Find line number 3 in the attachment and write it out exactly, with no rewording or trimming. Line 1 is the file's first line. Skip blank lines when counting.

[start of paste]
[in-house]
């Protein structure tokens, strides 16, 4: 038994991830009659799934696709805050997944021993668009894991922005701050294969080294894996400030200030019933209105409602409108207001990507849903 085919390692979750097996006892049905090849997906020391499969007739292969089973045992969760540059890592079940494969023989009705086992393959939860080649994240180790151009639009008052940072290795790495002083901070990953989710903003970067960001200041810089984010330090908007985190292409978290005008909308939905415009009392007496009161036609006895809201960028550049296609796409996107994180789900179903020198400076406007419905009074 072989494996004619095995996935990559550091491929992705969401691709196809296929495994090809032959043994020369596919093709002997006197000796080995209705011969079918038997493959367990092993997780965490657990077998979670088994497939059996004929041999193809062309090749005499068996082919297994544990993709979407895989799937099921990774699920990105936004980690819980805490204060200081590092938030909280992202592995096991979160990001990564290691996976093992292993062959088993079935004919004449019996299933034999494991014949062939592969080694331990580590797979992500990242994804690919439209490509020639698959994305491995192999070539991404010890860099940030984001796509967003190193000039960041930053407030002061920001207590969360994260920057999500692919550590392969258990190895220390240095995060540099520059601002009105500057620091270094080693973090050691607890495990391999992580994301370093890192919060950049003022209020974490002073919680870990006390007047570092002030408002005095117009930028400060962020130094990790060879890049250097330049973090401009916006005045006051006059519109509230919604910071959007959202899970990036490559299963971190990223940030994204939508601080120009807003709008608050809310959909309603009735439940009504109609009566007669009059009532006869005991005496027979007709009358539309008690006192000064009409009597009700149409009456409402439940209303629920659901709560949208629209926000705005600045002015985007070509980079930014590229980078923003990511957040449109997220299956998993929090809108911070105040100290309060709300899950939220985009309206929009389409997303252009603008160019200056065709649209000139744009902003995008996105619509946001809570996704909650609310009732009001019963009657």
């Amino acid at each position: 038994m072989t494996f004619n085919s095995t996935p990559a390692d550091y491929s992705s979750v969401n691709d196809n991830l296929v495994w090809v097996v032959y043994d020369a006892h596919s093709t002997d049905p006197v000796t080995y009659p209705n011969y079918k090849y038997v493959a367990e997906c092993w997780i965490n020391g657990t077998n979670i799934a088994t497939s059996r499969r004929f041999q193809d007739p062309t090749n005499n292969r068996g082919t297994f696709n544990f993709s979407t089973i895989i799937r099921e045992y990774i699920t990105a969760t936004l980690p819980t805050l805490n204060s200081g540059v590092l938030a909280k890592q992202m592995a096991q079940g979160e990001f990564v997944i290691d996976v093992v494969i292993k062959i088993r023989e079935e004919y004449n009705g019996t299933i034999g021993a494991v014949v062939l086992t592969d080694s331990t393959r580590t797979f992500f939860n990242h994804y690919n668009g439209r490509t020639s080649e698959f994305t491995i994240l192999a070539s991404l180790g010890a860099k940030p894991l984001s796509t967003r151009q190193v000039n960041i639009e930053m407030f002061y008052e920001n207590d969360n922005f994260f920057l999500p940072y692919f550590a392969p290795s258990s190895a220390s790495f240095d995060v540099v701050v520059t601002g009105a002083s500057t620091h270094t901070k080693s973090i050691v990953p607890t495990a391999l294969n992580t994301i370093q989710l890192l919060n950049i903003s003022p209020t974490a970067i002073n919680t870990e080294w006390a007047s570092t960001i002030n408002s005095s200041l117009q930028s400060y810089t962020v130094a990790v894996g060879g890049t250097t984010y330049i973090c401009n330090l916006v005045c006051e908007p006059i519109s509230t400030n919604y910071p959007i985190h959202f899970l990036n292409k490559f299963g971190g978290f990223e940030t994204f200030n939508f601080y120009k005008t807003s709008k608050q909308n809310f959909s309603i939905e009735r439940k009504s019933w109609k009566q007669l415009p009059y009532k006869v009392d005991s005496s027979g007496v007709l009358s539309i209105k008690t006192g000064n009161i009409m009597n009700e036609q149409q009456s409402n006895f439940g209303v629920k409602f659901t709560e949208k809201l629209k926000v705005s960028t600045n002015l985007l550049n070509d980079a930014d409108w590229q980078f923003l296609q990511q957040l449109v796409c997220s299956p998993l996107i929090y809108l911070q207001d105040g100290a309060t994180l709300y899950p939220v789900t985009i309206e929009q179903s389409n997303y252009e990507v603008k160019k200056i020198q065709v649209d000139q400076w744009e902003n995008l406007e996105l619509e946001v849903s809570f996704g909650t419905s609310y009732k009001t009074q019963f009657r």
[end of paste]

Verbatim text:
């Amino acid at each position: 038994m072989t494996f004619n085919s095995t996935p990559a390692d550091y491929s992705s979750v969401n691709d196809n991830l296929v495994w090809v097996v032959y043994d020369a006892h596919s093709t002997d049905p006197v000796t080995y009659p209705n011969y079918k090849y038997v493959a367990e997906c092993w997780i965490n020391g657990t077998n979670i799934a088994t497939s059996r499969r004929f041999q193809d007739p062309t090749n005499n292969r068996g082919t297994f696709n544990f993709s979407t089973i895989i799937r099921e045992y990774i699920t990105a969760t936004l980690p819980t805050l805490n204060s200081g540059v590092l938030a909280k890592q992202m592995a096991q079940g979160e990001f990564v997944i290691d996976v093992v494969i292993k062959i088993r023989e079935e004919y004449n009705g019996t299933i034999g021993a494991v014949v062939l086992t592969d080694s331990t393959r580590t797979f992500f939860n990242h994804y690919n668009g439209r490509t020639s080649e698959f994305t491995i994240l192999a070539s991404l180790g010890a860099k940030p894991l984001s796509t967003r151009q190193v000039n960041i639009e930053m407030f002061y008052e920001n207590d969360n922005f994260f920057l999500p940072y692919f550590a392969p290795s258990s190895a220390s790495f240095d995060v540099v701050v520059t601002g009105a002083s500057t620091h270094t901070k080693s973090i050691v990953p607890t495990a391999l294969n992580t994301i370093q989710l890192l919060n950049i903003s003022p209020t974490a970067i002073n919680t870990e080294w006390a007047s570092t960001i002030n408002s005095s200041l117009q930028s400060y810089t962020v130094a990790v894996g060879g890049t250097t984010y330049i973090c401009n330090l916006v005045c006051e908007p006059i519109s509230t400030n919604y910071p959007i985190h959202f899970l990036n292409k490559f299963g971190g978290f990223e940030t994204f200030n939508f601080y120009k005008t807003s709008k608050q909308n809310f959909s309603i939905e009735r439940k009504s019933w109609k009566q007669l415009p009059y009532k006869v009392d005991s005496s027979g007496v007709l009358s539309i209105k008690t006192g000064n009161i009409m009597n009700e036609q149409q009456s409402n006895f439940g209303v629920k409602f659901t709560e949208k809201l629209k926000v705005s960028t600045n002015l985007l550049n070509d980079a930014d409108w590229q980078f923003l296609q990511q957040l449109v796409c997220s299956p998993l996107i929090y809108l911070q207001d105040g100290a309060t994180l709300y899950p939220v789900t985009i309206e929009q179903s389409n997303y252009e990507v603008k160019k200056i020198q065709v649209d000139q400076w744009e902003n995008l406007e996105l619509e946001v849903s809570f996704g909650t419905s609310y009732k009001t009074q019963f009657r």